Yerington lands bill passes senate
The City of Yerington and Lyon County announced that the U.S. Senate on Friday passed legislation to transfer 10,400 acres of land from the federal government to the City of Yerington. The same bill passed the House of Representatives on Dec. 5. The “Land Conveyance to Yerington, Nevada” was included in the National Defense Authorization Act and will now go to President Obama for signing before year-end.
Yerington, Lyon County and Nevada Copper Inc. have worked for over five years to develop and implement this proposal. Though it has been characterized as a “land bill”, it is still asserted that this is a jobs and economic development bill. It not only expedites development of the Nevada Copper Pumpkin Hollow Mine, but enables the city to collaborate with the company to integrate infrastructure for current and future economic development.
It also allows Yerington to get a share of property and net proceeds of minerals taxes.
At the same time Nevada, the county and other county level tax entities, including the Lyon County School District, South Lyon Hospital District and Mason Valley Fire Protection District will continue to receive a share of those taxes. It will also result in significant sales and use tax revenues for the purchases of equipment, material and supplies during construction and operation of the mine. These will help all of the local government entities to begin a substantial recovery from more than five years of economic strife created by the recession. Lyon County and Yerington have suffered more and longer from high unemployment, migration of residents out of the county and home foreclosures, from which they have just barely begun to recover.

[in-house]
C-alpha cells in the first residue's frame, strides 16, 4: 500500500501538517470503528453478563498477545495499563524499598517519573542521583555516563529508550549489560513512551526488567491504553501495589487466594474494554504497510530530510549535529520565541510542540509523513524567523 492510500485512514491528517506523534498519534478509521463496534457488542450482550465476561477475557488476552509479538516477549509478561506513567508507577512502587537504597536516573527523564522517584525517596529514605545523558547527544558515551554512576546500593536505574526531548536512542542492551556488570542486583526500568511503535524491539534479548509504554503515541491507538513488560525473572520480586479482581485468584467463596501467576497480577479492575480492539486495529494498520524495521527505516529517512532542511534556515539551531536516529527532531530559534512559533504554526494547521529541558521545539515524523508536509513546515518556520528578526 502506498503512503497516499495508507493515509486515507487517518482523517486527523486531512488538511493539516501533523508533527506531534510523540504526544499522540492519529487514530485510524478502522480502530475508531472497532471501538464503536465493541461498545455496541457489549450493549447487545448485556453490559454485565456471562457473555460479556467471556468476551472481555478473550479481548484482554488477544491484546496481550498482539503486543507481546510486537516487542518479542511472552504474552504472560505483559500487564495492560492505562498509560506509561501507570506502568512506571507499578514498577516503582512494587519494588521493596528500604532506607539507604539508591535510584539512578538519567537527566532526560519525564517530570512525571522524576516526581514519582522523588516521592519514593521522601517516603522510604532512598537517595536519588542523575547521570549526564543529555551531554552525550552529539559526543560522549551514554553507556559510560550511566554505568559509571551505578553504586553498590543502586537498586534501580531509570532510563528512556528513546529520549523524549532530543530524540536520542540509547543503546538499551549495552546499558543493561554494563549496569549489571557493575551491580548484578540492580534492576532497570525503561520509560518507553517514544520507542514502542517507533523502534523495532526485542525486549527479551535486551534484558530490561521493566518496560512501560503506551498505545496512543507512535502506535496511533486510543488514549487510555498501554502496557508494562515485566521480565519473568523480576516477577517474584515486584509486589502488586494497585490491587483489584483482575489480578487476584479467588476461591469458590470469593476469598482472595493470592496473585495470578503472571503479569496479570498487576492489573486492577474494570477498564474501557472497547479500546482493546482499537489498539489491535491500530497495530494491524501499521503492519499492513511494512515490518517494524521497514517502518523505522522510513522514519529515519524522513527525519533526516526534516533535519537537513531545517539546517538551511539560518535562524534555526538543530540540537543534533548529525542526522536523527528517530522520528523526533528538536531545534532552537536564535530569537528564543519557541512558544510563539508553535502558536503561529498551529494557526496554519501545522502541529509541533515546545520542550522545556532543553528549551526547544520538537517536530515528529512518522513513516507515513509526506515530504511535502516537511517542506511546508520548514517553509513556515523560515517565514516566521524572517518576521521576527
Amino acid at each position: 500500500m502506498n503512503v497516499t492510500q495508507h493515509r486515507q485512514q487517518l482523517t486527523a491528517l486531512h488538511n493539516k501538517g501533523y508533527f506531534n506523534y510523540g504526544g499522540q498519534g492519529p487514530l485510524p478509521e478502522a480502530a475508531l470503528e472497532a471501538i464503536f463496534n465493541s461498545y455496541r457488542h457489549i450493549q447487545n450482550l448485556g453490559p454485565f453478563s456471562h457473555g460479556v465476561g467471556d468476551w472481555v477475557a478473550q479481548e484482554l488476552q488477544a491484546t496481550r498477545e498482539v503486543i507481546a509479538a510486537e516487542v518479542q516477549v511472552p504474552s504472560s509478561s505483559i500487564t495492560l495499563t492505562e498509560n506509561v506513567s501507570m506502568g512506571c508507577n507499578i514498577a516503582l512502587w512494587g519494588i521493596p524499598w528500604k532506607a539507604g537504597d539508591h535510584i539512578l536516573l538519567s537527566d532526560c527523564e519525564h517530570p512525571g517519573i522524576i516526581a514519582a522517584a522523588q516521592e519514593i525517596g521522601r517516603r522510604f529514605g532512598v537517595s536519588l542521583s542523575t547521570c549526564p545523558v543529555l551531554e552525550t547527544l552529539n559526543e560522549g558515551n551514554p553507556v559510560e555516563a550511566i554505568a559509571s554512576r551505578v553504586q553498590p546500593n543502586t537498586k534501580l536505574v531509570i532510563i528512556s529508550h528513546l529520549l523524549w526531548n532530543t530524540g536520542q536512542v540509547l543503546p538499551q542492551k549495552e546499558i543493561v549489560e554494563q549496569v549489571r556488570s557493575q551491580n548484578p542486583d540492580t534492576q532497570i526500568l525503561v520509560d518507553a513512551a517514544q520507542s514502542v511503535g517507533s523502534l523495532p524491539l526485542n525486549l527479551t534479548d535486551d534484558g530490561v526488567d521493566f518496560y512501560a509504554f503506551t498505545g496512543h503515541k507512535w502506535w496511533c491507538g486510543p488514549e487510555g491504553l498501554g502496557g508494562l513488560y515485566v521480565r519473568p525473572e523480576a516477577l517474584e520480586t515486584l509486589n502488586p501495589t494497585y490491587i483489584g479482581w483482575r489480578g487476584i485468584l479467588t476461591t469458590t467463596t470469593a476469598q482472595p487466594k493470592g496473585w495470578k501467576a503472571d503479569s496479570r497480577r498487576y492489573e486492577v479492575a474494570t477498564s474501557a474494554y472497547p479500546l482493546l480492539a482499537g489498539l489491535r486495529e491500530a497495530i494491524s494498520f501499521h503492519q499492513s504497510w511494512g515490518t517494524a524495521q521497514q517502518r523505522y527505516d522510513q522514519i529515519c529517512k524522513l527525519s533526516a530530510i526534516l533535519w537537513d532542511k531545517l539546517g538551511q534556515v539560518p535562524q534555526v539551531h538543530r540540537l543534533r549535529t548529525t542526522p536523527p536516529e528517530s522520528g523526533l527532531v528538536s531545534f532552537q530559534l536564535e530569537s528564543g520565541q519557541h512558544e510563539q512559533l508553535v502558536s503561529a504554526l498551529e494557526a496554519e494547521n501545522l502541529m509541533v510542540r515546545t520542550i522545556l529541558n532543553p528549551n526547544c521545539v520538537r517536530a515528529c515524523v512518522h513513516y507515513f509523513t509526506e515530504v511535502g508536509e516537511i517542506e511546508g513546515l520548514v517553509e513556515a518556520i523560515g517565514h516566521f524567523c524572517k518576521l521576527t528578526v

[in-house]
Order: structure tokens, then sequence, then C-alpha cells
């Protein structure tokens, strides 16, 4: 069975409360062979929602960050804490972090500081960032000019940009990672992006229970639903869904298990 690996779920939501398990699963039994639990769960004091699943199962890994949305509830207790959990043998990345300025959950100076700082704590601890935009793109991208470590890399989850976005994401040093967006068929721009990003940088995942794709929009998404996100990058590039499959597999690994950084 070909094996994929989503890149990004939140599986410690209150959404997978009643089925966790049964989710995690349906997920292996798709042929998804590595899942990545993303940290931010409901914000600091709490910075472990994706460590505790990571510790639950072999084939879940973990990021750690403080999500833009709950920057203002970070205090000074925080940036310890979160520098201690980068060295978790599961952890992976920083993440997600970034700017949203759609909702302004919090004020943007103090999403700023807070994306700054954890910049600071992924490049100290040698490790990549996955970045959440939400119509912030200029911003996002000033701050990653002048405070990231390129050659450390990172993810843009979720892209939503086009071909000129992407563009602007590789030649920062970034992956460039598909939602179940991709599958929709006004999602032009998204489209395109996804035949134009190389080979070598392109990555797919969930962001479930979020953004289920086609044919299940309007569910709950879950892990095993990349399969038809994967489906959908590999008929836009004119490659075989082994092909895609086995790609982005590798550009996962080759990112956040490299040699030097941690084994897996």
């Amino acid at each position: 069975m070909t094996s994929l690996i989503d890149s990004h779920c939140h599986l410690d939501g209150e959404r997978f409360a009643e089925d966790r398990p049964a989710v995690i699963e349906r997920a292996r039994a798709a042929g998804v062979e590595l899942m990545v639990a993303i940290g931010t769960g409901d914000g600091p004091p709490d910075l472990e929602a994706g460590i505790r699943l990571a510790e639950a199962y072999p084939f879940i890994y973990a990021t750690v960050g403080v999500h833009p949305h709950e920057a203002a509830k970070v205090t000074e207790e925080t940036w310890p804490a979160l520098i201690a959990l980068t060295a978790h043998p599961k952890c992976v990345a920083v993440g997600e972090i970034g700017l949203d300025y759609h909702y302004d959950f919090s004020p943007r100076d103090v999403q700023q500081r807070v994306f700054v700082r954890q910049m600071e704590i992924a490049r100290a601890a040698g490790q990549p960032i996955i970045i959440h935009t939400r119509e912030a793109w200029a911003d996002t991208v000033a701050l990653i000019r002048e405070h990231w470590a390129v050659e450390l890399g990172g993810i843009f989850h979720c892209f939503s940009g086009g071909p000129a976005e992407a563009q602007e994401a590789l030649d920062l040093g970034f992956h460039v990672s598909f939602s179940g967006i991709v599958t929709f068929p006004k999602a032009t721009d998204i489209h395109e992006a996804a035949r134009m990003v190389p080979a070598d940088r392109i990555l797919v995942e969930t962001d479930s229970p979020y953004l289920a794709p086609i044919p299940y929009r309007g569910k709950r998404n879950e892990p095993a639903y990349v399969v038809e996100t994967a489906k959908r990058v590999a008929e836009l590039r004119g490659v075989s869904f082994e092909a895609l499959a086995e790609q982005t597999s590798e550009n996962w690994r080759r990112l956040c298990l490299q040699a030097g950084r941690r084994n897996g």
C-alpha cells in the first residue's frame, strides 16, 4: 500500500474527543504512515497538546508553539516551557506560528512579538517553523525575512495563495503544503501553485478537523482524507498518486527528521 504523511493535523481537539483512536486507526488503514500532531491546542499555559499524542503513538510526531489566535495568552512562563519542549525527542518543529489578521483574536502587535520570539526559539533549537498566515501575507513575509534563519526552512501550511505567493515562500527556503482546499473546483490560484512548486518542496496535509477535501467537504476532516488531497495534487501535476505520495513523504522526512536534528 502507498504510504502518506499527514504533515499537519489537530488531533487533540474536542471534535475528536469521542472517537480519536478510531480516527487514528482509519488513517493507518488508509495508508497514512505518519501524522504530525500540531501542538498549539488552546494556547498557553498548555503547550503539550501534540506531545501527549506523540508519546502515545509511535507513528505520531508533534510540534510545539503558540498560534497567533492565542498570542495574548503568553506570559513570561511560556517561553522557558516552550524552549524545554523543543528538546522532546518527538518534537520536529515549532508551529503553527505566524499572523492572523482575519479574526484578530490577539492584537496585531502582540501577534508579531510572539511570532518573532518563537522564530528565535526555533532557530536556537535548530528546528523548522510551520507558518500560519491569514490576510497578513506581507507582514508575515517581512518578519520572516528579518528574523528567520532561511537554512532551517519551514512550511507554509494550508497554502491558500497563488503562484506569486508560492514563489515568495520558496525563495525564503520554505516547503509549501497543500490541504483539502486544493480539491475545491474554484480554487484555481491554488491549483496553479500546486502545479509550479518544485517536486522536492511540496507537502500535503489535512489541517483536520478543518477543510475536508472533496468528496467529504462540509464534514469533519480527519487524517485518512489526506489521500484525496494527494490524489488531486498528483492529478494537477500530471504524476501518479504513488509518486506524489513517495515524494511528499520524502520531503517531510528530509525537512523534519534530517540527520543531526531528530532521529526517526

Nevada Copper is currently investing approximately $60 on its current shaft construction, $330 million on the current development of the Stage 1 underground mine and mill, and approximately $1 billion on the future, expedited development of the Stage 2 open pit mine.
Several other items were included in the lands bill from across the state, but not the Douglas County lands bill, which is stalled in the House of Representatives.